The world likes to get judgy when it comes to medications, particularly those that are viewed as addictive or otherwise “bad” in some way. The judgyness grows exponentially when it’s a pregnant woman taking medication.
Obviously it’s a problem if a medication has a negative effect on a developing fetus. However, in the real world things are seldom that simple. There may be a lot of nuances in determining what’s the best choice for an individual woman, and unfounded fears about medication use in pregnancy could end up interfering with that.
Opioid use in pregnancy
Opioids are one type of medication that definitely has a bad reputation. Yet when it comes to an individual weighing of pros and cons, regular opioid use during pregnancy could be a very good decision. While there are negative effects of opioid abuse during pregnancy, that’s primarily due to repeated withdrawal cycles. If women are instead put on opioid substitution therapy, it results in better outcomes for them and their babies.
For women who are already on opioids for chronic pain management, remaining on them may end up being the best choice, as it avoids the risks associated with withdrawal and also with untreated pain. Untreated chronic pain can have a number of negative effects on the in utero environment.
Will a baby born to a mother taking opioids go into withdrawal? Probably. This is referred to as neonatal abstinence syndrome, and there are protocols to manage it, including giving morphine short-term with a downward tapering of the dose, and maximizing skin to skin contact between mom and baby. Would it be great to avoid this? Sure, but only if the alternatives are better. A baby going into withdrawal sounds horrible, but it’s unfair to weigh that against an imagined alternative of rainbows and unicorns.
Mental illness medications in pregnancy
When it comes to mental health, untreated or undertreated serious mental illness is not good for mom or baby. That means that when weighing any medication option, the alternatives are not high-risk medication or no-risk alternative. If the illness can be managed without medication, that’s great, but with more severe illness that may not be possible.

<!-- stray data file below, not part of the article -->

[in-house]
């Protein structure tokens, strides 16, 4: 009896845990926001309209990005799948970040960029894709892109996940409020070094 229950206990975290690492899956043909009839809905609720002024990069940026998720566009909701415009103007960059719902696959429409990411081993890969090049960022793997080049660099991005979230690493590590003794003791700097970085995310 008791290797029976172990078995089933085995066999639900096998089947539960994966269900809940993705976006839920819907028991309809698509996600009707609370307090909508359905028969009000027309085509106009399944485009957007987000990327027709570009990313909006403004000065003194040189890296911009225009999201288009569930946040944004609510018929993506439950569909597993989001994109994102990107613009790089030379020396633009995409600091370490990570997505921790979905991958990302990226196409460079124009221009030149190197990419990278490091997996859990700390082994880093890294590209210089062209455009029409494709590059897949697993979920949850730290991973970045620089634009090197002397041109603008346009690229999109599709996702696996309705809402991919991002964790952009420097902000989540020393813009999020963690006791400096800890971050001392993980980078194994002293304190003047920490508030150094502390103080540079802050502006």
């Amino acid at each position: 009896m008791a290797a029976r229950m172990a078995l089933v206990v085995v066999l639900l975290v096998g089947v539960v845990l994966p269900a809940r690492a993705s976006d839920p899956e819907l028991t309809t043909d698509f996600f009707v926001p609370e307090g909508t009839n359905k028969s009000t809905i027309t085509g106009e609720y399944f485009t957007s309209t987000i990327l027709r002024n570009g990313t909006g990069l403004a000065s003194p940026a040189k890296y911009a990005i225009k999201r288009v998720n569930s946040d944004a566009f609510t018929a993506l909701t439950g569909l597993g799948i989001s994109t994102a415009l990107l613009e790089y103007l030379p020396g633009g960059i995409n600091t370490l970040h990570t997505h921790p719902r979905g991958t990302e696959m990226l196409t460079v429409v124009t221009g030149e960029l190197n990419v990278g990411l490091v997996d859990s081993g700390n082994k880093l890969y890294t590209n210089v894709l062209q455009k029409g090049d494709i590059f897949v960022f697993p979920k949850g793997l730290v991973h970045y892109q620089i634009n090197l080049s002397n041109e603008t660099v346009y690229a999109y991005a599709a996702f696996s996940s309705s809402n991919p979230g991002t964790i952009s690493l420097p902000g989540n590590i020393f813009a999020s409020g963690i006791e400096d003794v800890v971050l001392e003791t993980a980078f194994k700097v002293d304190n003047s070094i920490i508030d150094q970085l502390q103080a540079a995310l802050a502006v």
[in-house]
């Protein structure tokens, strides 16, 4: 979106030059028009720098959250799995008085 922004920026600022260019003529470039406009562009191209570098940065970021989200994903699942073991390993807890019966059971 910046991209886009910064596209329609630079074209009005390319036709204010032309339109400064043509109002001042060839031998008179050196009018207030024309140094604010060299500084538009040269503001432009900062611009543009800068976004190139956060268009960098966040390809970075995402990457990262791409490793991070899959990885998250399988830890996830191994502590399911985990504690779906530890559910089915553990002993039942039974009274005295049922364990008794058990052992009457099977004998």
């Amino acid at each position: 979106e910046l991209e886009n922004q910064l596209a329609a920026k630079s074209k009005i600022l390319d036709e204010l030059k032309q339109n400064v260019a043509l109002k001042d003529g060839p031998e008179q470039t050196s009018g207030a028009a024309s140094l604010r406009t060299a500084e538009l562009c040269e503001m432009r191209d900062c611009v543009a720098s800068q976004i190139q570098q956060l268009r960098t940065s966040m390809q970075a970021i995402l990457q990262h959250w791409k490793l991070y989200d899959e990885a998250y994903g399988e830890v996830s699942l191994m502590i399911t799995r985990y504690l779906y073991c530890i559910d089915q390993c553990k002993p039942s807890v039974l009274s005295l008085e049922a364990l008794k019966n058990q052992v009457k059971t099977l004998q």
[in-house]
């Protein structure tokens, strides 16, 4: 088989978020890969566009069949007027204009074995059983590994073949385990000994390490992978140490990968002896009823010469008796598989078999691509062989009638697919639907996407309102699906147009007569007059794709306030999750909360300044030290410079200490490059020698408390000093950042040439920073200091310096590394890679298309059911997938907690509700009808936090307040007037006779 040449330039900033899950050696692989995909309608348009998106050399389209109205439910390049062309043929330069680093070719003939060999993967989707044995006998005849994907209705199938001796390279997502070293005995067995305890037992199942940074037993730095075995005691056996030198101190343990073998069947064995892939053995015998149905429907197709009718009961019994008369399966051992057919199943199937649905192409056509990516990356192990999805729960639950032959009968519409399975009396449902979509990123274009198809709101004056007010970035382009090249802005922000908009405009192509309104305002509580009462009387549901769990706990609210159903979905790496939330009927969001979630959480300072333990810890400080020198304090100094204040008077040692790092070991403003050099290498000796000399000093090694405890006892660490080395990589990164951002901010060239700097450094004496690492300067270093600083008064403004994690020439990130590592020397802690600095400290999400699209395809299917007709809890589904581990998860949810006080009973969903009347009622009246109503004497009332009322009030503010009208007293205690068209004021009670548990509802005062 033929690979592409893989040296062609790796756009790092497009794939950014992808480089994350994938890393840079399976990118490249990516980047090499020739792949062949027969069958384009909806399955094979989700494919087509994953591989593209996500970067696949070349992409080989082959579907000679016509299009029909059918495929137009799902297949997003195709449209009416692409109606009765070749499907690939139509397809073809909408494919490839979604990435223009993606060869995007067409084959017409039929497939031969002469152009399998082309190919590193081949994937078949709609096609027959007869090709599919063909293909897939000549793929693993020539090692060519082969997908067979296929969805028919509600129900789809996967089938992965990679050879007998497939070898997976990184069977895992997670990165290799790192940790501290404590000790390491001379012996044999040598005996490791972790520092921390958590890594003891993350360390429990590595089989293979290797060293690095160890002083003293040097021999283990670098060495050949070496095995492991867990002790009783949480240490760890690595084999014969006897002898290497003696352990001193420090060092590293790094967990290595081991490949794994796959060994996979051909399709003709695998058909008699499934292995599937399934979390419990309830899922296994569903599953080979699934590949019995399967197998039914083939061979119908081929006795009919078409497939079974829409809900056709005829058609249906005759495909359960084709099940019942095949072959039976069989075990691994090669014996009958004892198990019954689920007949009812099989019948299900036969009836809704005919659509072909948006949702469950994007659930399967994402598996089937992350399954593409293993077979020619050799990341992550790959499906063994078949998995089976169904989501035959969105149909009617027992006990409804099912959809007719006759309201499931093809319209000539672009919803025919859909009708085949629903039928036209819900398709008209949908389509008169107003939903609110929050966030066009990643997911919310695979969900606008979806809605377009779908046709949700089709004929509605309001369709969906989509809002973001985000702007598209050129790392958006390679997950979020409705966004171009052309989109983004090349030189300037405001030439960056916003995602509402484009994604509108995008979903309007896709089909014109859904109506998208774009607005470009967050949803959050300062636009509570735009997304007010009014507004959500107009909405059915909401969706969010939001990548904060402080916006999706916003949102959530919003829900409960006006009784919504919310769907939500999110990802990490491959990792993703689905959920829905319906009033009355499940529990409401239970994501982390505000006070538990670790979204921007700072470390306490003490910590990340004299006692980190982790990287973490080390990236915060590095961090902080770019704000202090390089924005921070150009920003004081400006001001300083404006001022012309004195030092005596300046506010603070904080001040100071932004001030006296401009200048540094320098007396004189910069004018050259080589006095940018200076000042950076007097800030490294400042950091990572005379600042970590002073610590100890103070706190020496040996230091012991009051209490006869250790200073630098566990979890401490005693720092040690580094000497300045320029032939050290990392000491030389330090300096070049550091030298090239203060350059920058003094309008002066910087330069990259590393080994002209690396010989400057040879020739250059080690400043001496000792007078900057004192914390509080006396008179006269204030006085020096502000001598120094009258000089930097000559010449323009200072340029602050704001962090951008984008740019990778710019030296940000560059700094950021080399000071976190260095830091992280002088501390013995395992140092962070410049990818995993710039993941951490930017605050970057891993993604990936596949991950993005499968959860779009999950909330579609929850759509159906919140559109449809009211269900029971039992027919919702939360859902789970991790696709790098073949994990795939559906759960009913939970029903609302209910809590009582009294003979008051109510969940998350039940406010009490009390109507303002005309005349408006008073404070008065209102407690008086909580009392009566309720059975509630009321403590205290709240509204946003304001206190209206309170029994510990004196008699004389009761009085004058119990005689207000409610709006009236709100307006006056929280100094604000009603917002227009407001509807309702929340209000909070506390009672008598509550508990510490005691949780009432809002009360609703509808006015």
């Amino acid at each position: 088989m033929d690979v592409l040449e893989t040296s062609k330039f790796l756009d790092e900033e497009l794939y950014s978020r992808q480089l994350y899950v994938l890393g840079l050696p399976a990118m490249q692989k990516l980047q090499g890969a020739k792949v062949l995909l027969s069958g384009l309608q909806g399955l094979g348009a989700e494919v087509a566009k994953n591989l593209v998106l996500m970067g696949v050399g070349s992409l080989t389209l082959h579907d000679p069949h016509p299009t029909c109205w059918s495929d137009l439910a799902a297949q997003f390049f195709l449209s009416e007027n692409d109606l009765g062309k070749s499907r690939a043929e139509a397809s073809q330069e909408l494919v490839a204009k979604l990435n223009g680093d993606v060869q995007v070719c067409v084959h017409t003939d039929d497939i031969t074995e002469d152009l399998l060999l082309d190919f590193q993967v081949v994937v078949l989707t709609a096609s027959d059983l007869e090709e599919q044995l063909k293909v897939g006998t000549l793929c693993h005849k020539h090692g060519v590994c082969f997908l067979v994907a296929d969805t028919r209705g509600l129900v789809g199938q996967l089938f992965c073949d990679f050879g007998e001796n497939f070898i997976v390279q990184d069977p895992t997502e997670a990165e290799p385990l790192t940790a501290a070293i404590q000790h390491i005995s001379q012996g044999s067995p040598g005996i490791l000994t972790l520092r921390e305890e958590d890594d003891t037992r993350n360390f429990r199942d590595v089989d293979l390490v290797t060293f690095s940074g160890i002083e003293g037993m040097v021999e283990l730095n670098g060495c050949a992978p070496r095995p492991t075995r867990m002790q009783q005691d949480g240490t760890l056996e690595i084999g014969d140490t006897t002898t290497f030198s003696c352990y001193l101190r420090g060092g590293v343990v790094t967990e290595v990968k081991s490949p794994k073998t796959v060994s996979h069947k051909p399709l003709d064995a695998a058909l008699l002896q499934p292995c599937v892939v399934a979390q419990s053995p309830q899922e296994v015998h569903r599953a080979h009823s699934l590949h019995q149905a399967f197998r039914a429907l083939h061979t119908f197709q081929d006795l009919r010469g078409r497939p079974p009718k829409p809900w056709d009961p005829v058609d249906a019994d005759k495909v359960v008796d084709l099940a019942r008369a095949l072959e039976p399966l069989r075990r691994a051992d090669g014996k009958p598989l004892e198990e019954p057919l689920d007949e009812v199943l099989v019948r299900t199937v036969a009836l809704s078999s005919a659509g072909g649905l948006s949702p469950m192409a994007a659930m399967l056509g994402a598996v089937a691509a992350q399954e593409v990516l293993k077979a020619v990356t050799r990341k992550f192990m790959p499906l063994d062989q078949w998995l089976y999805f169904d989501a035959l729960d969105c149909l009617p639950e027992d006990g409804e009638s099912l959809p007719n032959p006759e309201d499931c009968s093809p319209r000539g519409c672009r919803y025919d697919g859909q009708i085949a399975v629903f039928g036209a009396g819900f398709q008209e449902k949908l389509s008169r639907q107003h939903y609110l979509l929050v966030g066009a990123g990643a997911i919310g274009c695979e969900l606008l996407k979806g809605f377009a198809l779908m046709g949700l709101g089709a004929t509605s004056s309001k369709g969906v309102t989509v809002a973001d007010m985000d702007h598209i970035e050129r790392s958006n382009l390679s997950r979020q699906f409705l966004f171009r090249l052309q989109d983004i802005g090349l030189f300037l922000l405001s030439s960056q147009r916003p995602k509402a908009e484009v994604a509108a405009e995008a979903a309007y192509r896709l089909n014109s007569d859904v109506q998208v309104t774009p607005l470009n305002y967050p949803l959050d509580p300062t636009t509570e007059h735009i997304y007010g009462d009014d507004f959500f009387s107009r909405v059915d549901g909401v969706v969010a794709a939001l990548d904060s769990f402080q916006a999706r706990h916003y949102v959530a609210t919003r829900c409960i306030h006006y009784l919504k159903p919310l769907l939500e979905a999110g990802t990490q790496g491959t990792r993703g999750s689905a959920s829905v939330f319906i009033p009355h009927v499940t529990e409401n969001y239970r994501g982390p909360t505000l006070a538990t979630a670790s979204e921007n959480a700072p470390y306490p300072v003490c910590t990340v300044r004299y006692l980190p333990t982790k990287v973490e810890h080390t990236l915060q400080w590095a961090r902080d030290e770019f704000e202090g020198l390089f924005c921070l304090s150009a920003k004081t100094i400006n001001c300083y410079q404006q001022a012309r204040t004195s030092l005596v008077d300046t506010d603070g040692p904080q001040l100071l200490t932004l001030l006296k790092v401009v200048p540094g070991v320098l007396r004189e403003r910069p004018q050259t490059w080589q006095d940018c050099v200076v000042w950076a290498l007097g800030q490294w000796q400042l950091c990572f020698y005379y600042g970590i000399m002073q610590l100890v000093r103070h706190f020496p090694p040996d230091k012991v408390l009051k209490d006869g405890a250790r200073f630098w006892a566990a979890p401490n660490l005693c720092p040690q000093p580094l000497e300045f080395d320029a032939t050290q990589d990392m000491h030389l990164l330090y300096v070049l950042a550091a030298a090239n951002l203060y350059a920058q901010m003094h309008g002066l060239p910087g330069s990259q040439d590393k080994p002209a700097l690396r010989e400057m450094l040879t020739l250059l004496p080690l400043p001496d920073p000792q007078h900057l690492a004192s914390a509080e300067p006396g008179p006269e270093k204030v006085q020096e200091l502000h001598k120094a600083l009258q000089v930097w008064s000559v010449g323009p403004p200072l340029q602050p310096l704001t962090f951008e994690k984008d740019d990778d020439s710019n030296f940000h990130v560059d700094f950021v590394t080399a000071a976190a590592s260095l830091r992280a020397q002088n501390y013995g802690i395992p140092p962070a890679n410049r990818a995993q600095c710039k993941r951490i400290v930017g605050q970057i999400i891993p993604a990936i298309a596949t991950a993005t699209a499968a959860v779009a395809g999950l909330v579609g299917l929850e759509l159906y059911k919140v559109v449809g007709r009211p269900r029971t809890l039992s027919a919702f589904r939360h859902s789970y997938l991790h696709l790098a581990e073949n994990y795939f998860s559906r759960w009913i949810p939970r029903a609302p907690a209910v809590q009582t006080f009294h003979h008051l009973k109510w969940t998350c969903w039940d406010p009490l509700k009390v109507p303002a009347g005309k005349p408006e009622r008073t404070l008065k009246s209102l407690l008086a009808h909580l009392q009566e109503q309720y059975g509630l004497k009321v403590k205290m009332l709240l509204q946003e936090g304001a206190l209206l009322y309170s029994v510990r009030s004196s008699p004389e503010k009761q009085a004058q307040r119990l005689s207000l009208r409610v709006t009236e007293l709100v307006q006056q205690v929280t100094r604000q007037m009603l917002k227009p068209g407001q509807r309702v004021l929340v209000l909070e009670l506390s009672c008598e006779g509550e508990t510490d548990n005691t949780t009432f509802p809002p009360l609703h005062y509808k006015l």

When it comes to antidepressants, generally the recommendation is that whatever is most effective for treating mom’s depression is the safest option. SSRI and SNRI antidepressants may lead to a neonatal abstinence syndrome (NAS), which is usually mild and short-lived, and can be improved by a low stimulation environment and increased skin-to-skin time.
Things get a little dicier when it comes to mood stabilizers. Lithium is associated with an increase in the risk of a rare heart defect called Ebstein’s anomaly. Carbamazepine is a higher risk to cause birth defects, and valproic acid is substantially higher.
If I were to get pregnant I would most likely choose to stay on lithium. Even a woman whose bipolar disorder was poorly controlled with anything over than valproic acid may decide that the risk of stopping the medication was greater than the risk of staying on it. It really comes down to the individual woman’s risk profile.
The take-home message
I’m not trying to advocate for indiscriminate medication use in pregnancy. If there’s an effective alternative available, that’s ideal, no question. If you can find a way to stay well without medication, the choice is crystal-clear. What I’m trying to get at is that there are a lot of different factors that need to go into making an individual decision, and it’s unfair to criticize a woman’s decision without having a full understanding of all of those specific individual factors.
So if you are pregnant or thinking about getting pregnant, have these conversations with your health care providers. Don’t let other people’s judgments get in the way of what’s right for you and your family. Choose the option where the pros outweigh the cons in your individual situation, regardless of what that choice ends up being and what other people think about it.